Dance , in contrast, is basically a comic novel; it's amusing most of the time, in a very dry, understated English way that definitely grows on you as the story progresses and the author builds up more and more possibilities for complex irony based on the past histories of the characters. If you're still thinking of it as basically like Proust, you may have trouble believing me, but I assure you that Powell can cheer you up when you are unhappy.
It's that different.
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Moving on to content, another major difference is that Powell characters inhabit a world that recognizably has some connection to the one most of us inhabit. In Proust, no one has anything as mundane as a job, and people spent most of their time attending fancy parties, agonizing about whether they can arrange to be presented to members of the French nobility, appreciating immortal works of art, and getting laid at houses of ill repute.
I really liked Jessica's comment that SHE wanted to have that kind of life. If only! A lot of Powell's characters are from the English upper classes, but they do mostly end up working for a living, getting married, having children, and doing other things readers will find familiar.
ISBN 13: 9780241143834
You aren't constantly having to apply your internal cultural translator, and figuring out what the thing Proust is talking about might correspond to in your own dull, bourgeois existence. I'm sorry if this review has so far has a defensive tone, but I've been saving the really good stuff for the end. The thing that makes Dance brilliant rather than just very good is the character development, which is simply unequaled in any other novel I have come across. Usually, when the novelist wants the reader to significantly change the way they see a character over the course of the book, he has technical problems because he needs to fit it all into the three to five hundred pages he has at his disposal.
Hence all the tiresome foreshadowing that so often spoils the book, and makes it seem so unlike real life.
Because Powell is working on such a huge canvas, he can do without all that crap. The first time you meet Stringham, he is so funny, charming and witty that, just like the narrator, you are completely bowled over. He does perhaps seem a bit impulsive and irresponsible, but that is all part of the charm.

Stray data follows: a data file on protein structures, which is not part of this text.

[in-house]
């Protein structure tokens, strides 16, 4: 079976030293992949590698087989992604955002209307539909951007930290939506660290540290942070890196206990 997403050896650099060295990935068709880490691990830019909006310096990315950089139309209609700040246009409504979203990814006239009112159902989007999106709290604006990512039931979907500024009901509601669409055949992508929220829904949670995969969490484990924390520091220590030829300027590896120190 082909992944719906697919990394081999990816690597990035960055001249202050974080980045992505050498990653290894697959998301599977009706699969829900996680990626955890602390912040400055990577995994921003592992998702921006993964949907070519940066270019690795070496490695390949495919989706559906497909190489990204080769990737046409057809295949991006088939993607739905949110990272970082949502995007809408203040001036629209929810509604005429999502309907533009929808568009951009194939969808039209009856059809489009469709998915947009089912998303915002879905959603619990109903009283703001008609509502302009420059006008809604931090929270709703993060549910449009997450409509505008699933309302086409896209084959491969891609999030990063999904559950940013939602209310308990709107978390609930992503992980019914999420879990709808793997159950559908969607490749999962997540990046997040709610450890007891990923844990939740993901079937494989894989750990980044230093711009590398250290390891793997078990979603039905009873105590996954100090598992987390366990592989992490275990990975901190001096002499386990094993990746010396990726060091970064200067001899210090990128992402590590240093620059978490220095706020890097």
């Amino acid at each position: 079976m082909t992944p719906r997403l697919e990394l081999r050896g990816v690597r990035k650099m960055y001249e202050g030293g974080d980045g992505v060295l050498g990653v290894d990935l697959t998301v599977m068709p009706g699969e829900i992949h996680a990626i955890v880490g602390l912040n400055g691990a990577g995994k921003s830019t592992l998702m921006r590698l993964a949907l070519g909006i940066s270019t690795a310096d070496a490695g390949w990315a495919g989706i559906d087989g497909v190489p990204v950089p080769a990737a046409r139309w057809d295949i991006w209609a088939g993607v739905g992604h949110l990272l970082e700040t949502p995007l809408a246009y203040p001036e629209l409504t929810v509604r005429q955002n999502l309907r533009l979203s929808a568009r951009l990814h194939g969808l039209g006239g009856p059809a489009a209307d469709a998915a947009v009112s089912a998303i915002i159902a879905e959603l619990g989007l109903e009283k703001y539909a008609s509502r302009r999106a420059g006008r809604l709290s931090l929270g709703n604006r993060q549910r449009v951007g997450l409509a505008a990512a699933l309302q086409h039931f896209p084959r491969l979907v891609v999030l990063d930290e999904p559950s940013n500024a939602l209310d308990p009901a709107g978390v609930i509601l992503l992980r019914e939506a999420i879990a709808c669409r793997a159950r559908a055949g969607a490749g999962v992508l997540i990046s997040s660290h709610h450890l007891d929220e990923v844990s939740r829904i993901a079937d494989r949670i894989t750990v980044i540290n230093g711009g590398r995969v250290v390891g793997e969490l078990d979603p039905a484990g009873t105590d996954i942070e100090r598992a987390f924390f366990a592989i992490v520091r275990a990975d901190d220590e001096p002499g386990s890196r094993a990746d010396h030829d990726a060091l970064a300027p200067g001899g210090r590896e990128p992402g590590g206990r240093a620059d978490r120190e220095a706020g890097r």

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Similarly, Widmerpool first comes over as a complete idiot. In retrospect, one does wonder whether it really was so funny for Stringham to make a prank call that got his teacher arrested, and you also see that the absurdly over-earnest way in which Widmerpool sorts out the quarrel over the tennis match at the French pension pointed towards something. But Powell's touch is so light that I never suspected anything at the time.
The next time you see them, you are just a little surprised that Stringham seems to have become rather thoughtless, but you ascribe that to the exhalted social circles he moves in; and when you see that Widmerpool has landed himself a better job than you expected, you don't really pay much attention to it, particularly after he, once again, manages to cover himself in ridicule by knocking over his employer's flower pots while reversing his car. It's only when you've got many hundreds of pages into the series that it starts coming together.
Stringham is drinking far too much; it's not funny any more, at least not most of the time. Widmerpool, on the other hand, suddenly has acquired some real power, without you quite being able to see how it happened. This is exactly how you experience it in real life. Some of the people you worshiped when you were a teenager have turned out to be hopeless failures; others, whom you laughed at, have somehow become very successful. You can't quite reconcile the two views: some of the time, you accept them at their new value, and some of the time they still seem like morons.
Powell succeeds perfectly in presenting all these contradictions, without ever seeming even to work up a sweat.